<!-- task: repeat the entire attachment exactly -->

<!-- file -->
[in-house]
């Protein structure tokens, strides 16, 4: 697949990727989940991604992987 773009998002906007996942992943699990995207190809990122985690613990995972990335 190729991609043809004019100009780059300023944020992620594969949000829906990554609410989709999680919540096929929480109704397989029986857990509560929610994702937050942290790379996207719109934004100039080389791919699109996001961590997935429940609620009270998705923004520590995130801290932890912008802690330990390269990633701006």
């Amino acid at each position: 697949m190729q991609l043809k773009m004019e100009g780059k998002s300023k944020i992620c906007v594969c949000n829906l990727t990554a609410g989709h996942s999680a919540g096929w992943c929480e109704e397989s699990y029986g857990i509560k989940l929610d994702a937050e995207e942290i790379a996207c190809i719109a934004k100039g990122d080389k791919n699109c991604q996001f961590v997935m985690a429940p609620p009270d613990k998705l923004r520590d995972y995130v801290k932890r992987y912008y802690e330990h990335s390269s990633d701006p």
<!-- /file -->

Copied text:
[in-house]
């Protein structure tokens, strides 16, 4: 697949990727989940991604992987 773009998002906007996942992943699990995207190809990122985690613990995972990335 190729991609043809004019100009780059300023944020992620594969949000829906990554609410989709999680919540096929929480109704397989029986857990509560929610994702937050942290790379996207719109934004100039080389791919699109996001961590997935429940609620009270998705923004520590995130801290932890912008802690330990390269990633701006």
């Amino acid at each position: 697949m190729q991609l043809k773009m004019e100009g780059k998002s300023k944020i992620c906007v594969c949000n829906l990727t990554a609410g989709h996942s999680a919540g096929w992943c929480e109704e397989s699990y029986g857990i509560k989940l929610d994702a937050e995207e942290i790379a996207c190809i719109a934004k100039g990122d080389k791919n699109c991604q996001f961590v997935m985690a429940p609620p009270d613990k998705l923004r520590d995972y995130v801290k932890r992987y912008y802690e330990h990335s390269s990633d701006p």